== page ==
The amount of waste produced, by using reprocessing, amounts to a glass bottle the size of a cigarette lighter - while producing the electricity needs for a family of 4 for 20 years. This waste is highly radioactive - which means a short half-life. (Remember, long half life means low radioactivity; high radioactivity is short half life). Within about 10 years, most of the mass will have dissolved to a chunk of lead. Yes, it is dangerous as it is a gamma and neutron emitter, but can be easily stored under proper safety conditions. If it really was an issue, we could use this stuff to generate power by using what is called a ‘fast breeder reactor’. It is very costly - due to the need to protect the workers handling the fuel but then the entire nuclear fuel cycle is closed. Radioactive fuel goes in, and a chunk of lead comes out.

    The problem some people have with nuclear energy is because they have been told only half the story.

    President Carter banned reprocessing in the hope that all the countries in the world would do the same - and eliminate the proliferation of nuclear weapons based on plutonium.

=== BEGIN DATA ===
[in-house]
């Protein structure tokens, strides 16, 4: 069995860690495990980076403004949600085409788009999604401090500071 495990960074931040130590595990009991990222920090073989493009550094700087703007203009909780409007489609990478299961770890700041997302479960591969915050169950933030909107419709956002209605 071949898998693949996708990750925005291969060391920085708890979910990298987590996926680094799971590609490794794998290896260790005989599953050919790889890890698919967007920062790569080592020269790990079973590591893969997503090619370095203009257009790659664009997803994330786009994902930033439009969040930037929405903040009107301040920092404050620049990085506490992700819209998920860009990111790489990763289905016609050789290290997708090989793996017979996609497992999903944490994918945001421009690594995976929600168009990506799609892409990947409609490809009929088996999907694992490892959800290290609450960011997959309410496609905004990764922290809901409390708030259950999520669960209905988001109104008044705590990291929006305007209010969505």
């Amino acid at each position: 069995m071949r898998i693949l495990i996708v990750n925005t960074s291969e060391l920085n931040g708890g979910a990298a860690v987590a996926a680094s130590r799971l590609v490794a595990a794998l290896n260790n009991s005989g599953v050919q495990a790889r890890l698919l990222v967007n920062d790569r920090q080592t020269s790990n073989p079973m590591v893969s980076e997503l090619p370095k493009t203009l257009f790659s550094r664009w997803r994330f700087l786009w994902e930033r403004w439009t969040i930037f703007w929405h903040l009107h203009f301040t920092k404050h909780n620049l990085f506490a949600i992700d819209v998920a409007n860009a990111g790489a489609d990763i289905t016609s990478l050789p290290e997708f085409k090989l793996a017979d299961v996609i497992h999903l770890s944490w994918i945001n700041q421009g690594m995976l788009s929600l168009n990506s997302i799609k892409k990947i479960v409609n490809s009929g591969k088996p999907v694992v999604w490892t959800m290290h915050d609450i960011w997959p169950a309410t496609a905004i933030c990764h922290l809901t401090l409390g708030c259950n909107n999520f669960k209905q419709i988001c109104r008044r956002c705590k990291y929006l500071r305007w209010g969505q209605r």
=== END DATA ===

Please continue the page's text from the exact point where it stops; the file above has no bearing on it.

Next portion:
The consequence was the requirement of burying unprocessed nuclear fuel - with the plutonium left inside.

    Plutonium itself is not that dangerous - it is a alpha emitter - it emits a fast moving helium atom. Now, remember, helium gas can be captured in a balloon - alpha emitters are not dangerous as they don’t penetrate the skin or even a thin material - a piece of paper is enough of a shield.

    However, if you ingest plutonium, it is very disruptive. Ionized helium (protons) are very, very hungry to find an electrons to turn it into a ‘normal’ atom - it is the most aggressive electron hunter in the universe. It steals electrons from your cells (called ionizing radiation), which disrupts the cell structure. Plutonium is a heavy metal, so it is hard to expel out of the body, and tends to accumulate in the worse possible organs - brain, liver, lungs.